so you came up with a great product, and now you need pictures for craft show applications and online selling. i myself am certainly no annie liebowitz, but i don't think my pictures are the worst in the world, either!
i never had much luck with the pre-fab light tents you can buy online: they're bulky when set up, and i couldn't get the lighting right. my current studio size constraint does not allow me to have a ginormous photo area, but i still wanted to have it set up all the time. these factors led to the construction of my current photo box set-up:
obviously budget was an issue for me with this project...notice the "light tent" on the center fixture? yep, it's a piece of tissue paper taped to the light. luckily i already had some of the supplies, including the light fixtures and halogen light bulbs (hint: a photographer friend of mine recommends using halogens). the blue backdrop is a sheet of scrapbooking paper from michael's (less than $1). i purchased a piece of foamcore from my local dollar tree for $1. that put my grand total at $2! sweet! here's the lowdown on what you will need:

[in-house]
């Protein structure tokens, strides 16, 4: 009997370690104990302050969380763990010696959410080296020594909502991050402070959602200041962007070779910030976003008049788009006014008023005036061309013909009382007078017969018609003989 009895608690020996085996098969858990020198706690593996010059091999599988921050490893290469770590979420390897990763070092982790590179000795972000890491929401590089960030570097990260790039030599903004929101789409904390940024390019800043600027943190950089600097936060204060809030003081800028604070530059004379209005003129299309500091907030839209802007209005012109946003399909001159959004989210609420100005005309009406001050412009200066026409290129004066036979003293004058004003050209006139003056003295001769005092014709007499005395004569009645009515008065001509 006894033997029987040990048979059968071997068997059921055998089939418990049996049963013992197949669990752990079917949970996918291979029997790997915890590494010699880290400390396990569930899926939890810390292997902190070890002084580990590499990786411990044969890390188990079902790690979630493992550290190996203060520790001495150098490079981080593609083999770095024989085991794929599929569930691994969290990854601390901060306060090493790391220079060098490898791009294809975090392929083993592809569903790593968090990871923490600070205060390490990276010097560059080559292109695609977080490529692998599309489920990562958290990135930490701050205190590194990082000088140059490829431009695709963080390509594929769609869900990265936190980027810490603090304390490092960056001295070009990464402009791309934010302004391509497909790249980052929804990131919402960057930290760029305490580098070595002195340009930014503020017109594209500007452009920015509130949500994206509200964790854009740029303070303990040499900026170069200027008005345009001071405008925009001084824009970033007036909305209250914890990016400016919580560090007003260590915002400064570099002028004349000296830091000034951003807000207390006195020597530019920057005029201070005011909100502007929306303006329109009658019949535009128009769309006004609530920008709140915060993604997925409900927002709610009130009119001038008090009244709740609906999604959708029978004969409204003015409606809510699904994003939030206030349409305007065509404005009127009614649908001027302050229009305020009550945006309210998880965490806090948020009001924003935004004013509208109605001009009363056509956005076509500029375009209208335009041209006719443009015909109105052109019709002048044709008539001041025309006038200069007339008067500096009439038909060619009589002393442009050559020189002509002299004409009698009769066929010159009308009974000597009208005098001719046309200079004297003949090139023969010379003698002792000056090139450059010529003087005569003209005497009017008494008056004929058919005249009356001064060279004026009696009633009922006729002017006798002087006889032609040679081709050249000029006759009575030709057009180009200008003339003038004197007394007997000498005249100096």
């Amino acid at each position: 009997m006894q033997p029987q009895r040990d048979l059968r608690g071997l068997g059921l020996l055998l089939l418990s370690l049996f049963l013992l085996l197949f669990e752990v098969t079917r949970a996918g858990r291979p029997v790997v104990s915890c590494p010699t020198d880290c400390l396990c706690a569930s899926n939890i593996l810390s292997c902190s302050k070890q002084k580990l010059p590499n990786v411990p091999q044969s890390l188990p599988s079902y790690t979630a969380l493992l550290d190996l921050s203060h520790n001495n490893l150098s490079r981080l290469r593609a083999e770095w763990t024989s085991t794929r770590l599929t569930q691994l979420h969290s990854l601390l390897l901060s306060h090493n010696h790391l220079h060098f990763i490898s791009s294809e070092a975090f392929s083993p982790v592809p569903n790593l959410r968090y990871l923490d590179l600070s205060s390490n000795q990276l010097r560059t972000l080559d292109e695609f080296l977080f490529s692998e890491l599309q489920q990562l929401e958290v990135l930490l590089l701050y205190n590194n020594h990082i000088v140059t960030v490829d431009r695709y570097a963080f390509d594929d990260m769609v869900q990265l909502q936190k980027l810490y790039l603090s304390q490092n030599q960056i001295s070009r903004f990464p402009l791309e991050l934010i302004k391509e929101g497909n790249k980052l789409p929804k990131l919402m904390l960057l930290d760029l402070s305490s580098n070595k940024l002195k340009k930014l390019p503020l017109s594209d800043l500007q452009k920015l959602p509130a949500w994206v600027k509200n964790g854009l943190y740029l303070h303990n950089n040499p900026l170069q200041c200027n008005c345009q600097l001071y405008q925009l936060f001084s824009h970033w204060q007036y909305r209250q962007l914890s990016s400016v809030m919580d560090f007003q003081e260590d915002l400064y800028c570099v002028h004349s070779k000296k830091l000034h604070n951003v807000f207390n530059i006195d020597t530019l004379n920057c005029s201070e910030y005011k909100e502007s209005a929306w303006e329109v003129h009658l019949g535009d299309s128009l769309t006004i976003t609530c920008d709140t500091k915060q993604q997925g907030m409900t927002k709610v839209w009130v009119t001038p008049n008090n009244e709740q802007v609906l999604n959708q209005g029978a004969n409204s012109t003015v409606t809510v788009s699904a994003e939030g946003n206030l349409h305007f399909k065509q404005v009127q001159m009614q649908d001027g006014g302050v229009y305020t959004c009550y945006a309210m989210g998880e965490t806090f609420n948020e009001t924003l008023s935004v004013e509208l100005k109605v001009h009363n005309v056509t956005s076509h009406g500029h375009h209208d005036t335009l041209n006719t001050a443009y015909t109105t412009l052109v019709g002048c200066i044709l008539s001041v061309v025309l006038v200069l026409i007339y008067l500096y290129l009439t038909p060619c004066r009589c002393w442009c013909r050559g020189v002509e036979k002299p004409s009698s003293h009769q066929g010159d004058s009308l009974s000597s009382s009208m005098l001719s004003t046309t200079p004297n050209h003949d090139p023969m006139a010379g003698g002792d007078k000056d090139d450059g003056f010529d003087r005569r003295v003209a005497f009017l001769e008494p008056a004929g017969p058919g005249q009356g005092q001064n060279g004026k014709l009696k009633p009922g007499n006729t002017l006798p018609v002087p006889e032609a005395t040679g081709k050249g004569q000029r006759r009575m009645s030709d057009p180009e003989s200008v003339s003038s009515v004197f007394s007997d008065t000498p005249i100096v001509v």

a victoria-beckham straight-edge, or a ruler
a writing utensil
first, measure out 4 squares, all of the same measurement. since i needed my light booth to rest on a fairly small area, i measured out four 12 inch x 12 inch squares. next, tape the edges on the outside of the light booth with scotch tape. i taped mine 'til it felt relatively sturdy, then added packing tape on the outer seams for extra stability. last, play around with your lighting and camera settings.
here's some photos of my work in progress:
i decided i needed to construct an elevated glass table to help eliminate shadows in my photos. it works pretty well - sometimes i get a bit of glare on the glass from whatever shiny thing i'm photographing - but other than that i'm pretty pleased with the results i've had using my d-i-y photo table:
want to make a photo table of your own? here's how:
first, i bought a white photo frame (clearance at michael's for $1.99), and removed the back-easel area. next, i removed the glass from the frame, put e-6000 epoxy in each of the four corners of the frame, put the glass back, and let that cure for a bit. last, i epoxied clothespins in each corner for legs.